|Maine House||District 117|
|Maine Senate||District 18|
|Area sq. mi.||(total) 36.9|
|Area sq. mi.||(land) 32.5|
Total=land+water; Land=land only
[LINK-uhn] a plantation in Oxford County, organized on July 15, 1875 from township T5 R2 WBKP.
Though organized for election purposes in 1860, its formal organization was confirmed in 1891 by the Maine legislature.
In the 19th century, it was a magnet for summer visitors to Parmachenee Lake, a hunting and fishing resort in Parmachenee Township, north of Aziscohos Lake.
The Aziscohos Dam spills water into the Magalloway River that flows through the plantation. Population increased during the dam’s construction between 1909 and 1911, thus the spike in the 1910 census as shown in the chart.
The southern end of Aziscohos Lake, most of which is in New Hampshire, offers campsites and fishing. Wilsons Mills is a small village with a few scattered houses and a small cemetery. An 1851 headstone reads “Son of Eliza S. & William H Wilson, Died, December 25 1851, AE 11 Ms. 4 Ds” (age 11 months, 4 days). Several Wilsons and Ficketts were buried there in the 19th century.
Rafters who test the challenging Magalloway River below the dam find the quiet waters of the Magalloway at Wilsons Mills a place to relax. A “take out” beyond the bridge is available, frequently with shuttle buses ready to transport raft and crew back to repeat the feat.
Form of Government: Assessors-Annual Meeting.
1973 Photos: National Archives #’s NWDNS-412-DA-8169, NWDNS-412-DA-8173, and NWDNS-412-DA-8177 respectively.
Farrar, Charles A. J. Farrar’s Illustrated Guide Book to Rangeley, Richardson, Kennebago, Umbagog, and Parmachenee lakes, the head-waters of the Connecticut, Dixville Notch, and Andover, Me., and vicinity . . . Boston. Lee and Shepard. 1882.
Farrar, Charles A. J. Wild Woods Life, or, A Trip to Parmachenee: containing The adventures of the party of Boston boys … ; a realistic story of life in the woods. Boston.Lee & Shepard. 1884. [University of Maine, Raymond H. Fogler Library, Special Collections]
Haynes, George H. Rangeley Lakes, Parmachenee, Kennebago and Seven Ponds: via Boston & Maine, Maine Central Railroad and Sandy River Railroad. 1914? (Lewiston, Me. Journal Press) [Maine State Library]
Heywood, Daniel E. Diary of Daniel E. Heywood, a Parmachenee Guide at Camp Caribou, Parmachenee Lake, Oxford Co., Maine, fall of 1890. 1984. [University of Maine, Raymond H. Fogler Library, Special Collections]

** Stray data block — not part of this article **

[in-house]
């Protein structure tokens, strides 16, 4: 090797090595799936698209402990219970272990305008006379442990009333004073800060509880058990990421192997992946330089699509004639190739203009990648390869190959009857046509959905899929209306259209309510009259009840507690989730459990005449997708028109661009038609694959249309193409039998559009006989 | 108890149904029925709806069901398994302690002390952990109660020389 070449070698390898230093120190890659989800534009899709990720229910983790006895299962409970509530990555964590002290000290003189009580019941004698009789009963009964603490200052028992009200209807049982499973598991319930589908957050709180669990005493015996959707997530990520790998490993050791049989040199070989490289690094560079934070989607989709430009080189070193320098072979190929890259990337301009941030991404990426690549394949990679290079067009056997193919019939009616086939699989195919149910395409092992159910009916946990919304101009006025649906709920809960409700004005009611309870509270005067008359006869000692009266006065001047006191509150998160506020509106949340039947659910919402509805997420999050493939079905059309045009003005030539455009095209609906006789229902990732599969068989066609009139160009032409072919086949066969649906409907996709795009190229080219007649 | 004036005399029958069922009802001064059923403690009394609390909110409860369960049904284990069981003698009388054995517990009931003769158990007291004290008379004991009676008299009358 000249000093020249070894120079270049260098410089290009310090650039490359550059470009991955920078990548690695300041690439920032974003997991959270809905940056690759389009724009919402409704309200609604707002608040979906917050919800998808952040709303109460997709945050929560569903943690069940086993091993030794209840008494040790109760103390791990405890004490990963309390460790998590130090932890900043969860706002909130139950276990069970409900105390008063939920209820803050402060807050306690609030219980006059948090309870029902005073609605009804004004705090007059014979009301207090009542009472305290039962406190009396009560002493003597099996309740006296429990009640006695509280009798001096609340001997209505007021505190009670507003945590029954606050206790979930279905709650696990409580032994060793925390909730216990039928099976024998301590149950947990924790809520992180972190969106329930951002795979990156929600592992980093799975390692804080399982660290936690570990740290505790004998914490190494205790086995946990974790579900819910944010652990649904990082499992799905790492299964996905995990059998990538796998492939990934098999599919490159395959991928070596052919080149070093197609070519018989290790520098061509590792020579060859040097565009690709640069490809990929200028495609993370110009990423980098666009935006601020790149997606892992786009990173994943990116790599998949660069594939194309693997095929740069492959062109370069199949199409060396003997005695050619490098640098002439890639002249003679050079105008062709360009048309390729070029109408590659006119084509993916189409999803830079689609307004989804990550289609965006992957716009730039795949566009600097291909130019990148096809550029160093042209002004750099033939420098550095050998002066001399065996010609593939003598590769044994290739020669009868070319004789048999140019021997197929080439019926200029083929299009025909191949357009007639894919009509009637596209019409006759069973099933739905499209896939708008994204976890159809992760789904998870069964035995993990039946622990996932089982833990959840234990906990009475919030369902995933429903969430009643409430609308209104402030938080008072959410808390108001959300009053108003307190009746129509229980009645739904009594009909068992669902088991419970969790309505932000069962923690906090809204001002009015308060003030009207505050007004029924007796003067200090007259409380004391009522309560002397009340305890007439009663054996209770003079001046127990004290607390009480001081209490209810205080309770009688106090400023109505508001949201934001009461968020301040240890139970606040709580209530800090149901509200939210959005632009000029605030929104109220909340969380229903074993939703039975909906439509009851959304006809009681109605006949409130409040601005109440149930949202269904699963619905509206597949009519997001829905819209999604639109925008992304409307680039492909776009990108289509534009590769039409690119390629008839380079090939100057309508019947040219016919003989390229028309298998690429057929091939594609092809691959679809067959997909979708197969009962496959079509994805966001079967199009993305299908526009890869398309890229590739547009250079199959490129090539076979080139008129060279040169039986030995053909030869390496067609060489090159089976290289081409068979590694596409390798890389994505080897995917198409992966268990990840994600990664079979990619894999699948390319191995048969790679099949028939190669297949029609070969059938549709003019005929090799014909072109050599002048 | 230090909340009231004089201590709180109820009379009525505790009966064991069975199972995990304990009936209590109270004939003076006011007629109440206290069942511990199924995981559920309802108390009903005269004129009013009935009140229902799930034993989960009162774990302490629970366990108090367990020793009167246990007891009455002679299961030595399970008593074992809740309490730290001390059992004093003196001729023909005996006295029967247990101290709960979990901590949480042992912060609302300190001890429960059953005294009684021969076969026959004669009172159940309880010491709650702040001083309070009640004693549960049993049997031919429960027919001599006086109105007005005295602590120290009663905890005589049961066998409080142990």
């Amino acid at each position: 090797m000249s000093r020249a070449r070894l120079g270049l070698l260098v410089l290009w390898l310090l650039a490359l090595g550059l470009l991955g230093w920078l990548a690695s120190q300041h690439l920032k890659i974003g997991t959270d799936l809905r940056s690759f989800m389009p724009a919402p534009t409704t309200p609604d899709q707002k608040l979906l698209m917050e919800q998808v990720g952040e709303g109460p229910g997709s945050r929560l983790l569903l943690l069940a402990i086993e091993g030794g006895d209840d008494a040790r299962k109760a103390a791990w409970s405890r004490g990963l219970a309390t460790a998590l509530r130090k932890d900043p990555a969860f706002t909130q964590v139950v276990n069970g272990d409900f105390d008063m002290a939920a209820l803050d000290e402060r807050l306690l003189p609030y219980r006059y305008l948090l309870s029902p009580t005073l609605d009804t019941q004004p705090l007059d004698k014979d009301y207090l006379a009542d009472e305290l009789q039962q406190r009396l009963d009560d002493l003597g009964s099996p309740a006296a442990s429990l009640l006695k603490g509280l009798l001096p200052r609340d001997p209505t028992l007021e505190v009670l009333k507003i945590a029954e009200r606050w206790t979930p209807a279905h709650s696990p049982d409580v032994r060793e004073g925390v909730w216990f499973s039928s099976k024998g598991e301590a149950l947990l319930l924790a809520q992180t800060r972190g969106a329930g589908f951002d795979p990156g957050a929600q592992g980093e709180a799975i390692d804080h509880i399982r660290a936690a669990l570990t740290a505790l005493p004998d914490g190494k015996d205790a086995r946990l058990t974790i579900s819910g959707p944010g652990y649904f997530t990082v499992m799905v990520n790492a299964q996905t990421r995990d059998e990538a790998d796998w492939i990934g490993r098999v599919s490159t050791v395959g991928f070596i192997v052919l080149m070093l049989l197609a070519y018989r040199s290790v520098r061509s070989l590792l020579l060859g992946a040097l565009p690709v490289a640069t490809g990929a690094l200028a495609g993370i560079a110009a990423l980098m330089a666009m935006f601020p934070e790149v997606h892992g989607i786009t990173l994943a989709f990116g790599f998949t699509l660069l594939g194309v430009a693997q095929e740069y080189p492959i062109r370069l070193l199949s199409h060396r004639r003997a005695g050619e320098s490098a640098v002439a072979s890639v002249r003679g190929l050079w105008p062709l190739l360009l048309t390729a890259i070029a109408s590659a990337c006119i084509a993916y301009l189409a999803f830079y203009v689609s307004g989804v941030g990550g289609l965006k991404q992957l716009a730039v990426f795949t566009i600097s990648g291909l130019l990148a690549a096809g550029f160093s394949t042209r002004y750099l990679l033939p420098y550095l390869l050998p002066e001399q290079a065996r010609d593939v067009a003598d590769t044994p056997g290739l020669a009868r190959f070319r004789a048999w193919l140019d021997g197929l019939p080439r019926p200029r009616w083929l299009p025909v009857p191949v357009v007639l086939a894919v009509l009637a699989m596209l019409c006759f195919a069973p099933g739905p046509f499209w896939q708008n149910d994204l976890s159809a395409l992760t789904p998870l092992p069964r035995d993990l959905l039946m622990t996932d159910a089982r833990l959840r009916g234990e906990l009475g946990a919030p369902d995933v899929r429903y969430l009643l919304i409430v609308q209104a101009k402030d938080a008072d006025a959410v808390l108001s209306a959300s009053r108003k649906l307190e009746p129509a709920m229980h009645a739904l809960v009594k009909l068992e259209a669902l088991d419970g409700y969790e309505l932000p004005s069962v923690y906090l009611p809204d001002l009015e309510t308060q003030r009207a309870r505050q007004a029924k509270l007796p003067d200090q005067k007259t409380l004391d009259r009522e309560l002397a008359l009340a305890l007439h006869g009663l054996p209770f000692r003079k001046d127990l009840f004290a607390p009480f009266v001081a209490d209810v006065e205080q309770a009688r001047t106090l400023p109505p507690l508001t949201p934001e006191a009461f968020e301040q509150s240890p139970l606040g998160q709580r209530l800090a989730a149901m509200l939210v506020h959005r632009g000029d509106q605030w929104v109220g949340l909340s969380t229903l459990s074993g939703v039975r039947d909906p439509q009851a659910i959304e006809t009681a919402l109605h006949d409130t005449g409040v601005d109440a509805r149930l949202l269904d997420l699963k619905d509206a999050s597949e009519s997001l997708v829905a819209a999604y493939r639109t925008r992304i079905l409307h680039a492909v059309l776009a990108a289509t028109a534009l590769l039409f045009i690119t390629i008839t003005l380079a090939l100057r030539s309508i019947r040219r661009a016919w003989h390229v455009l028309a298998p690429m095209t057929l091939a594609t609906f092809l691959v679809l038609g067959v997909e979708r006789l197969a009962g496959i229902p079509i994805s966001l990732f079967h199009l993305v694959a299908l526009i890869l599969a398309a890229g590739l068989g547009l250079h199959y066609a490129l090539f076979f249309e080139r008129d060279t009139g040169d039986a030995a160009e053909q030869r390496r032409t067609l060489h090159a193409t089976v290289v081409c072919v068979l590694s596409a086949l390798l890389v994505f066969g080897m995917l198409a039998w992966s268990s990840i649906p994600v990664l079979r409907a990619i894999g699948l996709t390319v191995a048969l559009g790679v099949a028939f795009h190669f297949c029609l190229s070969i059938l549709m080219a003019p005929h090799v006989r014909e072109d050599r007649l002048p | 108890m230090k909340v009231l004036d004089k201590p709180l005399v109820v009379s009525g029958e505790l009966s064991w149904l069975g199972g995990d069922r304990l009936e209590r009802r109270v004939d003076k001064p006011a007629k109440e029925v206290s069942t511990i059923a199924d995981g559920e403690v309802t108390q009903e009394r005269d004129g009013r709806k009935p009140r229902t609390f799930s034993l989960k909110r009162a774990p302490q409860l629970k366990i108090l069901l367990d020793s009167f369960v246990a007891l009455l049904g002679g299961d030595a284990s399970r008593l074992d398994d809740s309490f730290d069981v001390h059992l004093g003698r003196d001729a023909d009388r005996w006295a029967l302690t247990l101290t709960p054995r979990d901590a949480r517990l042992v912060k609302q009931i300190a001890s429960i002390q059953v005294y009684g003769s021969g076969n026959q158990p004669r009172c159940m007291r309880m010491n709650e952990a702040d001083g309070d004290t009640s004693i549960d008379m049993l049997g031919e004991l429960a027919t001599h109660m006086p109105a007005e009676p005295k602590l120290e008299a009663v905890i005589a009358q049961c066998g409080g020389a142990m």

History of Wilsons Mills, Maine and the Magalloway Settlements. Wilsons Mills, Me. Published by the Town. 1975.
*Maine. Historic Preservation Commission. Augusta, Me. Text and photos from National Register of Historic Places: http://pdfhost.focus.nps.gov/docs/nrhp/text/70000055.PDF and http://pdfhost.focus.nps.gov/docs/nrhp/photos/70000055.PDF
**U.S. Department of Transportation, Federal Highway Administration. “Descriptions of FY2000 Funded Bridge Projects.” “Bennett Covered Bridge – Oxford County Maine.”
Whittemore, William. Diaries, 1870-1876. (Cataloger Note: William Whittemore was a laborer in 1870 on a farm owned by William W. Bragg in Errol, New Hampshire. His diaries, one for 1870 and one for 1875, record his work on the farm and work as a trapper along the Magalloway River in Lincoln Township, Oxford County, Maine.
Entries are brief and record the weather and work he did on the farm during the summer and logging at the Millsfield Pond dam during the winter. He also trapped animals during the winter. Included in the 1875 diary is a list of game he caught in the winter of 1875/1876.) [University of Maine, Raymond H. Fogler Library, Special Collections]
National Register of Historic Places – Listings
[1.5 miles south of Wilson Mills off Maine Route 16, over Magalloway River, Wilsons Mills] This 1901 wooden covered bridge spans the Magalloway River as it passes near Wilsons Mills, a section of Lincoln Plantation (T5 R2 WELS) in Oxford County. The 93-foot Bennett Covered Bridge was built in 1901 and spans the Magalloway River near Wilsons Mills. It has been closed to traffic since 1985.
The bridge was built to serve the several small farms, which snuggle close to the New Hampshire border, on the west side of the Magalloway. A few of these farms are still occupied, but they no longer produce. Crops of hay had been raised for the feeding of horses used in winter pulp cutting and logging operations. Tractors, trucks and skidders have replaced the horse, so these fields are reverting to forests. The bridge is owned by the Maine Department of Transportation.* (Photo: George French Collection, Maine State Archives.)
Built in 1901, this is a single span 93 ft. long, 15 ft. wide Paddleford type truss bridge. It is on original alignment, and is currently open to pedestrians only. This bridge is the latest of five identified Paddleford Truss bridges built from 1857 to 1898. Previous work repaired or replaced deteriorated elements. The bridge remains composed of solid sawn and laminated timber beams, and vertical plank siding. The easterly truss is leaning downstream but has been temporarily braced by cables and steel rods secured to the ground.
The U.S. Federal Highway Administration awarded $581,404 in its year 2000 budget to assist repairs. Another $170,000 was to be raised from “other sources.” Proposed work includes restoring trusses back to plumb, replacing deteriorated elements; and replacing the metal roof with an original wooden roof.**
However, the 2017 photos (click to enlarge) seem to indicate that none of the proposed improvements have been made.
The metal roof is obviously still in tact and apparently the “temporary” cables and rods remain.
2017 photos provided by Donna Frisoli and David I. Chipman.